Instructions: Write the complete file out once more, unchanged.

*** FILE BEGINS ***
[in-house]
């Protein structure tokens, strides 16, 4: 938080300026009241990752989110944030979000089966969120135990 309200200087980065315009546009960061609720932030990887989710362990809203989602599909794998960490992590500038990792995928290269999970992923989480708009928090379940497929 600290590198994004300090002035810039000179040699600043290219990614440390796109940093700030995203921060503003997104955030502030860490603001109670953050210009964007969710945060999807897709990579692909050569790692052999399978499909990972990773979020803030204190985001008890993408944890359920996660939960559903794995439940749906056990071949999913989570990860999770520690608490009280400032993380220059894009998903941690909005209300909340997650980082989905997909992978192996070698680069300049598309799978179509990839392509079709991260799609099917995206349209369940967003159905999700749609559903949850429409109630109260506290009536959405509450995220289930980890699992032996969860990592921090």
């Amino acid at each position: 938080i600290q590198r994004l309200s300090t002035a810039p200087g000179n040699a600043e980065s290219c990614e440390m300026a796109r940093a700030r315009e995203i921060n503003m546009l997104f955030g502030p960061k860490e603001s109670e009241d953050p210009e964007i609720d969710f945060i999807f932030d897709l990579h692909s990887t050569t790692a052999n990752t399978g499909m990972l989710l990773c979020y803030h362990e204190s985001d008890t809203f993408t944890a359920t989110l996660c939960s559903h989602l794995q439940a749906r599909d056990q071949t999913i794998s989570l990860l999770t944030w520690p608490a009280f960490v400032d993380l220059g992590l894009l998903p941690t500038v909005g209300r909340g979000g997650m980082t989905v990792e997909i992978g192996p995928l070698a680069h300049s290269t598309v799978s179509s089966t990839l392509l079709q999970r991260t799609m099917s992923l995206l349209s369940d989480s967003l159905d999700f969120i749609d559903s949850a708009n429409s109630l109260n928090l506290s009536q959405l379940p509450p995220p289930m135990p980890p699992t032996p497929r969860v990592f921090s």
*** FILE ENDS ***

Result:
[in-house]
């Protein structure tokens, strides 16, 4: 938080300026009241990752989110944030979000089966969120135990 309200200087980065315009546009960061609720932030990887989710362990809203989602599909794998960490992590500038990792995928290269999970992923989480708009928090379940497929 600290590198994004300090002035810039000179040699600043290219990614440390796109940093700030995203921060503003997104955030502030860490603001109670953050210009964007969710945060999807897709990579692909050569790692052999399978499909990972990773979020803030204190985001008890993408944890359920996660939960559903794995439940749906056990071949999913989570990860999770520690608490009280400032993380220059894009998903941690909005209300909340997650980082989905997909992978192996070698680069300049598309799978179509990839392509079709991260799609099917995206349209369940967003159905999700749609559903949850429409109630109260506290009536959405509450995220289930980890699992032996969860990592921090």
């Amino acid at each position: 938080i600290q590198r994004l309200s300090t002035a810039p200087g000179n040699a600043e980065s290219c990614e440390m300026a796109r940093a700030r315009e995203i921060n503003m546009l997104f955030g502030p960061k860490e603001s109670e009241d953050p210009e964007i609720d969710f945060i999807f932030d897709l990579h692909s990887t050569t790692a052999n990752t399978g499909m990972l989710l990773c979020y803030h362990e204190s985001d008890t809203f993408t944890a359920t989110l996660c939960s559903h989602l794995q439940a749906r599909d056990q071949t999913i794998s989570l990860l999770t944030w520690p608490a009280f960490v400032d993380l220059g992590l894009l998903p941690t500038v909005g209300r909340g979000g997650m980082t989905v990792e997909i992978g192996p995928l070698a680069h300049s290269t598309v799978s179509s089966t990839l392509l079709q999970r991260t799609m099917s992923l995206l349209s369940d989480s967003l159905d999700f969120i749609d559903s949850a708009n429409s109630l109260n928090l506290s009536q959405l379940p509450p995220p289930m135990p980890p699992t032996p497929r969860v990592f921090s």